Saturday, 22 October 2011

Weapons grade pillockery

Drop your trousers people and bend over as it seems the politicians are coming back for more:

Five days to save the economy

I'm sure the boy is not alone in what is clearly a massed display of weapons grade pillockery by a group of people who on past evidence couldn't run a bath.

As I read through the article, the first "You what?" point came with this quote from the Mail article.

Mr Cameron is set to agree to new rules affecting the banking sector at this weekend's summit, which will require those exposed to the debts of stricken states such as Greece to hold more cash to shield themselves against potential defaults.
Banks are expected to be given a deadline by which they must amass at least £70billion - though some put the figure as high as £110billion - from the markets.

Now to me, finance is complicated, but even I have picked up from bloggers such as The Slog, Golem and Zerohedge, that the real problem with our banks is based on liquidity problems, a virtual cessation in interbank lending and the folly of painting debts as assets.

In other words - they've got no money.  
The money has gone.  Much of what was there was only pretend money; notional numbers on computer screens brought about by rules that allowed banks to trumpet debt owed to them as assets regardless of the likelihood of getting it back.  The banks haven't got the money, that's the problem.  Only a modern politician can think that solving this is as easy as saying you've got to get some more money.  I think the banks already know that.  
But if this is crisis of liquidity, the banks don't have the money as they're all in the mire and trying to solve their own problem.  Non existent growth from the private sector cannot provide the money
So the question comes back to where is the money likely to come from?  Ah here it is.

If they fail to meet the deadline, public sector bailouts will be ordered

That's right folks, the weapons grade pillocks have the answer.  You and I must stump up for it again.  Well in truth it won't be you and I.  The politicos have already hocked all current living generations up to the eyeballs when they ran this approach before and both they and the bankers have already p*ssed that money up against a wall.  They're now being free and easy with whatever money might be squeezed out of generations yet to walk the planet (assuming those parents to be can still afford to have those children).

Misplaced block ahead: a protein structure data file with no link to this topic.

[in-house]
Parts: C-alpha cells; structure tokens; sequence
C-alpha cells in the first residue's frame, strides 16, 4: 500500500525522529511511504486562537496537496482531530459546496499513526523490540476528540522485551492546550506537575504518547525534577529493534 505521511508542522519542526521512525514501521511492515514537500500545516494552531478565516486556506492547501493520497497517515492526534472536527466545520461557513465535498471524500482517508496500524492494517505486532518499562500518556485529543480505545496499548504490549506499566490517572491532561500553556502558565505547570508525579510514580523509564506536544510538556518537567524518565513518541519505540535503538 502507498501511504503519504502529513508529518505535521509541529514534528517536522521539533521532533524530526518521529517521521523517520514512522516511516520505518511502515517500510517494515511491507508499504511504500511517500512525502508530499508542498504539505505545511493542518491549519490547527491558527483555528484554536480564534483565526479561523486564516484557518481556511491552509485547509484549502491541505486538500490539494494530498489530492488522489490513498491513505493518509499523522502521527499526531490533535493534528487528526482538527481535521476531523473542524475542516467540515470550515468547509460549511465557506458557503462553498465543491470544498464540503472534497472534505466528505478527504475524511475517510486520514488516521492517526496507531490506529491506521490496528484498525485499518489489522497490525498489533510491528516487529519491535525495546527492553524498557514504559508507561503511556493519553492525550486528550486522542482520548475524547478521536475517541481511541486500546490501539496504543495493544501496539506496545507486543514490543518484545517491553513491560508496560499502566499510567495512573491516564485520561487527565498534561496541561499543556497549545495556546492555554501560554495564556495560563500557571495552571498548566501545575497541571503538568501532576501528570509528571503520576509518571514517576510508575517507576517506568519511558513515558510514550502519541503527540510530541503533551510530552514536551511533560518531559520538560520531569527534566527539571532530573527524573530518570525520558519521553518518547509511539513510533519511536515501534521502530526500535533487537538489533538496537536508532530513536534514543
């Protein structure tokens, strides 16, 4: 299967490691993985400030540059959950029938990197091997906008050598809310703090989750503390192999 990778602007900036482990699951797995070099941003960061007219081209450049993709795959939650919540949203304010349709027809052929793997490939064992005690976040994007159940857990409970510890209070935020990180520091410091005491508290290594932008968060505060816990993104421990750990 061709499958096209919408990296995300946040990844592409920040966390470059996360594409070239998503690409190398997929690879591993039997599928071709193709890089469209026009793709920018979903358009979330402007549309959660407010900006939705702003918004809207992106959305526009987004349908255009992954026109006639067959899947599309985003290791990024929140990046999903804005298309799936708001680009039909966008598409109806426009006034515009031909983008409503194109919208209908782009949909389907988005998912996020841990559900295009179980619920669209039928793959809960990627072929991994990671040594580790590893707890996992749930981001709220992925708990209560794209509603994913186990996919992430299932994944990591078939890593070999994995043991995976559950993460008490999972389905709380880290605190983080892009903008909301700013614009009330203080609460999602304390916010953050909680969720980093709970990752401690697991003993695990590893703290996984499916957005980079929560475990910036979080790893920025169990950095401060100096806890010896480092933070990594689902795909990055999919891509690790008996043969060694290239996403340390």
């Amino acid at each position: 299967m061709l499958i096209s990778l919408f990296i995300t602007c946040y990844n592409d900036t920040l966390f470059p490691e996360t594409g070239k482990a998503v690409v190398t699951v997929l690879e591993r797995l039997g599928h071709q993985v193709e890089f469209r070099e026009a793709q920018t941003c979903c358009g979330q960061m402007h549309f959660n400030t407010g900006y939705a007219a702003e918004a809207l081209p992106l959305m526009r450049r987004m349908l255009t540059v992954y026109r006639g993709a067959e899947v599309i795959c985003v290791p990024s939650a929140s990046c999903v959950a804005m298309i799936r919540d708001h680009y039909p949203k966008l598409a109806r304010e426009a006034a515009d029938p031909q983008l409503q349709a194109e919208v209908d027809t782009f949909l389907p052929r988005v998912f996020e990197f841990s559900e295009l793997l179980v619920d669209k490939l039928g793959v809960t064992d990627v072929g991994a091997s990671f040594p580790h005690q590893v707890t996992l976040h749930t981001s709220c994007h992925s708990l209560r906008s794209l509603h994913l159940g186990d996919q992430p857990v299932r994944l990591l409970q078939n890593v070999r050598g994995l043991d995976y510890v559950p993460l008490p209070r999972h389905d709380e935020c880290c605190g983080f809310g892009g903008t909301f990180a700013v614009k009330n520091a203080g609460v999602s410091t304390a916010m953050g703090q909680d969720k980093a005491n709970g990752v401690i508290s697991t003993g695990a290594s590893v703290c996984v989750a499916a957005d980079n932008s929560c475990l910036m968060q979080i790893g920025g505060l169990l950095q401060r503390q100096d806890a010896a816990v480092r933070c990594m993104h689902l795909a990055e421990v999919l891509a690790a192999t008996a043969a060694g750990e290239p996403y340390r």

The mind boggles. It really does.  If the Monty Python team had written sketches on finance and economics it wouldn't be half as surreal as this.  This isn't any form of threat to the banks to get their house in order.

Of course I've referred to this as stupidity and it is but in many ways they know what they're doing.  We're dealing with chancers who have all the depth of a car park puddle.  The only thing that matters to them is their political survival and so what they are obsessing over is not how to solve the crisis but how to maintain the illusion that they can solve this.  That's what this next step is about - how they can kick the can a little further down the road.  The structure is riddled with rust and in their heart of hearts they know it, but they either don't know how to solve it or are not willing to.  
So they will do what modern politicians do.  They attend swanky summits in nice venues, fine wines, rich food and hopefully a photo call, before returning home to dip their hands in the pockets of the people.

Unfortunately they have become so detached from their people that they have failed to notice that people are getting really angry at this and are unlikely to stand by passively for much longer making this a very dangerous game.

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